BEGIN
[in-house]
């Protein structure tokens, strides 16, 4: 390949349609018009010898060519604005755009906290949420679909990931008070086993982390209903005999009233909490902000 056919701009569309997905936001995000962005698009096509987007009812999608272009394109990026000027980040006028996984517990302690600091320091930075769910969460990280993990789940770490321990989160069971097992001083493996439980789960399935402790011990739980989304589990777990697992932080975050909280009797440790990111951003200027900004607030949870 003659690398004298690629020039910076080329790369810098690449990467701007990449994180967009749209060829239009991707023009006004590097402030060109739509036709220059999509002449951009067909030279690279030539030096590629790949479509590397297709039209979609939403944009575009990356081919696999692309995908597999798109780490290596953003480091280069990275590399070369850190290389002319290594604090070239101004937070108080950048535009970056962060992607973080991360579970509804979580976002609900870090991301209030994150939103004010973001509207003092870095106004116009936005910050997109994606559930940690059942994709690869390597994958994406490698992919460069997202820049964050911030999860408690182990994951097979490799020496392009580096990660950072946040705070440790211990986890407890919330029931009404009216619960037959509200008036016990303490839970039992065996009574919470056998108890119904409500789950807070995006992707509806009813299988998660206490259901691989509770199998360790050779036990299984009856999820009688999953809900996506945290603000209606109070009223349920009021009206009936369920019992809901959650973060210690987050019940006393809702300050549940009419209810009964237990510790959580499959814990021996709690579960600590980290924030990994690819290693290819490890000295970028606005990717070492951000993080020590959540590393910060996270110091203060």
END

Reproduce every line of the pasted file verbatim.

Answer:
[in-house]
């Protein structure tokens, strides 16, 4: 390949349609018009010898060519604005755009906290949420679909990931008070086993982390209903005999009233909490902000 056919701009569309997905936001995000962005698009096509987007009812999608272009394109990026000027980040006028996984517990302690600091320091930075769910969460990280993990789940770490321990989160069971097992001083493996439980789960399935402790011990739980989304589990777990697992932080975050909280009797440790990111951003200027900004607030949870 003659690398004298690629020039910076080329790369810098690449990467701007990449994180967009749209060829239009991707023009006004590097402030060109739509036709220059999509002449951009067909030279690279030539030096590629790949479509590397297709039209979609939403944009575009990356081919696999692309995908597999798109780490290596953003480091280069990275590399070369850190290389002319290594604090070239101004937070108080950048535009970056962060992607973080991360579970509804979580976002609900870090991301209030994150939103004010973001509207003092870095106004116009936005910050997109994606559930940690059942994709690869390597994958994406490698992919460069997202820049964050911030999860408690182990994951097979490799020496392009580096990660950072946040705070440790211990986890407890919330029931009404009216619960037959509200008036016990303490839970039992065996009574919470056998108890119904409500789950807070995006992707509806009813299988998660206490259901691989509770199998360790050779036990299984009856999820009688999953809900996506945290603000209606109070009223349920009021009206009936369920019992809901959650973060210690987050019940006393809702300050549940009419209810009964237990510790959580499959814990021996709690579960600590980290924030990994690819290693290819490890000295970028606005990717070492951000993080020590959540590393910060996270110091203060």